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3 Venture Capital Funding Trends For 2013

venture capital funding

Predictions for Venture Capital Funding trends in 2013 are as numerous and diverse as the venture capitalists themselves. However there are a few general trends that VCs seem to agree upon.

The below reviews three of the most popular trends mentioned by VCs:

1. Venture Capitalists are worried about Washington.

Dennis Dougherty, founding partner at Intersouth Partners, explained for Inc. that 2012 was a year of contraction for VCs, leading to reduced funds for 2013. In interviews, Dougherty, Jon Callaghan (founder and managing partner at True Ventures) and Promod Haque (managing partner at Norwest Venture Partners) all mentioned concern over the current climate of partisanship in Washington, which they say needs to recognize VC funding’s contribution to GDP.

2. Tech will (continue to) be big.

Eric Chin, general partner at Crosslink Capital, predicts the growth of alternative markets. While traditional product sales have already seen this revolution (think eBay or Amazon) the service industries, teaching, cleaning, and construction, are on the brink of change.

Haque is bullish on tech, his focus is on big data/analytics, software-defined networking, storage and cloud storage, healthcare IT and social enterprise companies.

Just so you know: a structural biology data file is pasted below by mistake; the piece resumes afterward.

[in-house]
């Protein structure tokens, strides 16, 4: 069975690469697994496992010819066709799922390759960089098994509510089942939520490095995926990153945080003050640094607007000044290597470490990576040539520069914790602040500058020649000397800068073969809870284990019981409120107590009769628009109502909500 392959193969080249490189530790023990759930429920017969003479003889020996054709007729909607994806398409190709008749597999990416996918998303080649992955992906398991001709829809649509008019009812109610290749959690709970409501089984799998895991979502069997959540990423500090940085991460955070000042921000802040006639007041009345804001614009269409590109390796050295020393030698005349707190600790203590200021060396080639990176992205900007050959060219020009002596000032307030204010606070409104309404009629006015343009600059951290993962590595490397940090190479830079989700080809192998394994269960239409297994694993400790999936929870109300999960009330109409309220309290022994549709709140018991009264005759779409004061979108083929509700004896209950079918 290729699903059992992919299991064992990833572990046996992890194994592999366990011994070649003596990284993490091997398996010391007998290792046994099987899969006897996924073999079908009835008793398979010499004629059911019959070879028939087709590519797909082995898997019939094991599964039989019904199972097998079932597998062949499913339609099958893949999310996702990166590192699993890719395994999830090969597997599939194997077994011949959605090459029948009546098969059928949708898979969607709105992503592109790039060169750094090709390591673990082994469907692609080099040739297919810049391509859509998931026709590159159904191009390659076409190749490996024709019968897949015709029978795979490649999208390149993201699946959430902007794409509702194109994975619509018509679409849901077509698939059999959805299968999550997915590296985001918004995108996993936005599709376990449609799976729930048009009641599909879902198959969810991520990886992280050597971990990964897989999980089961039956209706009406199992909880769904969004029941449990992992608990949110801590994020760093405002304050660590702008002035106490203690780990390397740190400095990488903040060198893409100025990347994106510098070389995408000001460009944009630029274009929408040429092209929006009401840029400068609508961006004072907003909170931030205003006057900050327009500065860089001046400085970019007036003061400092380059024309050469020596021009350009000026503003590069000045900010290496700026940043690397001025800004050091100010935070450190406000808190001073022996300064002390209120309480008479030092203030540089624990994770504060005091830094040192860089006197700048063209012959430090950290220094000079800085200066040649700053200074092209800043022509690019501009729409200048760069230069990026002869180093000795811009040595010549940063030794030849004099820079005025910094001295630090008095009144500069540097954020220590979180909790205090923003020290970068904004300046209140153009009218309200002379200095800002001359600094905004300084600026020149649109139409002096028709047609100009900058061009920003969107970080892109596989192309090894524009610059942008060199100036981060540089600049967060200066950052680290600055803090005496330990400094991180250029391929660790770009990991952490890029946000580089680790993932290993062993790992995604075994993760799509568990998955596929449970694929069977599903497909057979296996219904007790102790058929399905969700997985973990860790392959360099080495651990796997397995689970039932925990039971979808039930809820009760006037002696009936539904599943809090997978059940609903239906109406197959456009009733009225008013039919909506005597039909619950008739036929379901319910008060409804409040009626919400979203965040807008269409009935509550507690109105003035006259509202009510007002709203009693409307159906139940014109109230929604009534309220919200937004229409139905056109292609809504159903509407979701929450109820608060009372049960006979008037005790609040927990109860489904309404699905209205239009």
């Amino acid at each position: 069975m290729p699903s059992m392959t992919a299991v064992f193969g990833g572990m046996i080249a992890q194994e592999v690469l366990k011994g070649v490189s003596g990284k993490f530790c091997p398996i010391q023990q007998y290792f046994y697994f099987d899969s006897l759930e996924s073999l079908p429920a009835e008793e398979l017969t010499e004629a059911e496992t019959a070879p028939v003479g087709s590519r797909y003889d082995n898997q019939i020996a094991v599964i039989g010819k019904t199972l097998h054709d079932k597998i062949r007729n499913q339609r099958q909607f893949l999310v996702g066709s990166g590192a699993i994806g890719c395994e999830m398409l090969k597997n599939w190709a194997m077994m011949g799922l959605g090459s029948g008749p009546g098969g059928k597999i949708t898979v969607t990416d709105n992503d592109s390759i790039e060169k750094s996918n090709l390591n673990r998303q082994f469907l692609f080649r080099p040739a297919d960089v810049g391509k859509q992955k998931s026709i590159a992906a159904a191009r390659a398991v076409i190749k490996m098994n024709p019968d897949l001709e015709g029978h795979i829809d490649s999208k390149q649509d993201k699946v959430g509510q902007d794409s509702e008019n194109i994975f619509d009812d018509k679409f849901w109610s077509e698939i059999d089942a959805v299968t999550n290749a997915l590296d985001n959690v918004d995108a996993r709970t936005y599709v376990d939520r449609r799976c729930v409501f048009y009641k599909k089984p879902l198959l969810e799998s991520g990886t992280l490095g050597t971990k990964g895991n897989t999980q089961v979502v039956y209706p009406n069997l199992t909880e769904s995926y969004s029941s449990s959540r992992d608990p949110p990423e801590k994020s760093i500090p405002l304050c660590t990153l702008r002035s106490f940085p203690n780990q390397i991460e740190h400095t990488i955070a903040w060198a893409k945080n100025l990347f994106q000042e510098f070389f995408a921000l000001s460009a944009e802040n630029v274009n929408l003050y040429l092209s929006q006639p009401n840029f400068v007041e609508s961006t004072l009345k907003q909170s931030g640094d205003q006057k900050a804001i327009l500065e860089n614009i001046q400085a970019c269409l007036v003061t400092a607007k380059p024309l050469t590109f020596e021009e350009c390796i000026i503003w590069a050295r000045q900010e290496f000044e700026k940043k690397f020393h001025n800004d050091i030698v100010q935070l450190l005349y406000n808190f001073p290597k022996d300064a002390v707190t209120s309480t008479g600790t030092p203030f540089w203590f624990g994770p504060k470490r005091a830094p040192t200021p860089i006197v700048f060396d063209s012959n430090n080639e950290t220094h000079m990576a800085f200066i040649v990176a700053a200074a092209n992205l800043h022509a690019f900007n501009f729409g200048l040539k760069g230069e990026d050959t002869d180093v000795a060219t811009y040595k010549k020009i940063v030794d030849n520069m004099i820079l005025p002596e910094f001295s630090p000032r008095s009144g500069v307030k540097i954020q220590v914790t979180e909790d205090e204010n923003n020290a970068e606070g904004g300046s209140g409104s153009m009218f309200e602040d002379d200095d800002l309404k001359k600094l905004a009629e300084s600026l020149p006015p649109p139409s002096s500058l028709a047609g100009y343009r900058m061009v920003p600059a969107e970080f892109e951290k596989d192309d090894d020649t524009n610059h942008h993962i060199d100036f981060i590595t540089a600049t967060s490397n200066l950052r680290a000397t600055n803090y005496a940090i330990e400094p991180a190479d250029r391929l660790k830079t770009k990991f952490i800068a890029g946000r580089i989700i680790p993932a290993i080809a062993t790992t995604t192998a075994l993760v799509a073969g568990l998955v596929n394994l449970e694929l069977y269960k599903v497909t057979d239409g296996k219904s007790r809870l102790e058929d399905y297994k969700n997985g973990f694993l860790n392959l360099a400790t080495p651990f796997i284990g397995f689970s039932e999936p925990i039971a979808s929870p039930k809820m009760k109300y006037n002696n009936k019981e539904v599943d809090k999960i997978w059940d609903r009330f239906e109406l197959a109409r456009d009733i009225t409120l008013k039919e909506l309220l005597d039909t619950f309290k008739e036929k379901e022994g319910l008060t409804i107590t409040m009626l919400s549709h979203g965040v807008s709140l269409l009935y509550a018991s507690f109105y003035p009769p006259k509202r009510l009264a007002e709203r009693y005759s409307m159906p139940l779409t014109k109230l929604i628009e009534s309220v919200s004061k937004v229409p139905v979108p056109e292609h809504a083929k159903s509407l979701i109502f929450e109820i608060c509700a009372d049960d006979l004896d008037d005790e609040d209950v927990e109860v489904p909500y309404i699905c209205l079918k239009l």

Callagan partially agrees with Chin and Haque while he also predicting growth in healthcare IT and education.

3. Start-up costs continue to drop and companies are “bootstrapping”

Dougherty noted VC funds are increasingly moving toward late-stage funding. Historically that may have been a bad thing, but the growth of technology has made it easier than ever to bootstrap a start-up, leading costs to drop in 2012.

A survey conducted by revealed that the average amount of capital a startup and launched company seeks today is $100,000 and that for a profitable company it is between $1-3 million. Their website says, that’s a dramatic drop from the last time period, where the average company was seeking $1-3 Million. This trend is known as “bootstrapping,” where companies are proving their business case with much less capital.

With the changes in Washington, the growth of alternative markets and technology, 2013 is set to be an exciting year for Venture Capital Funding.

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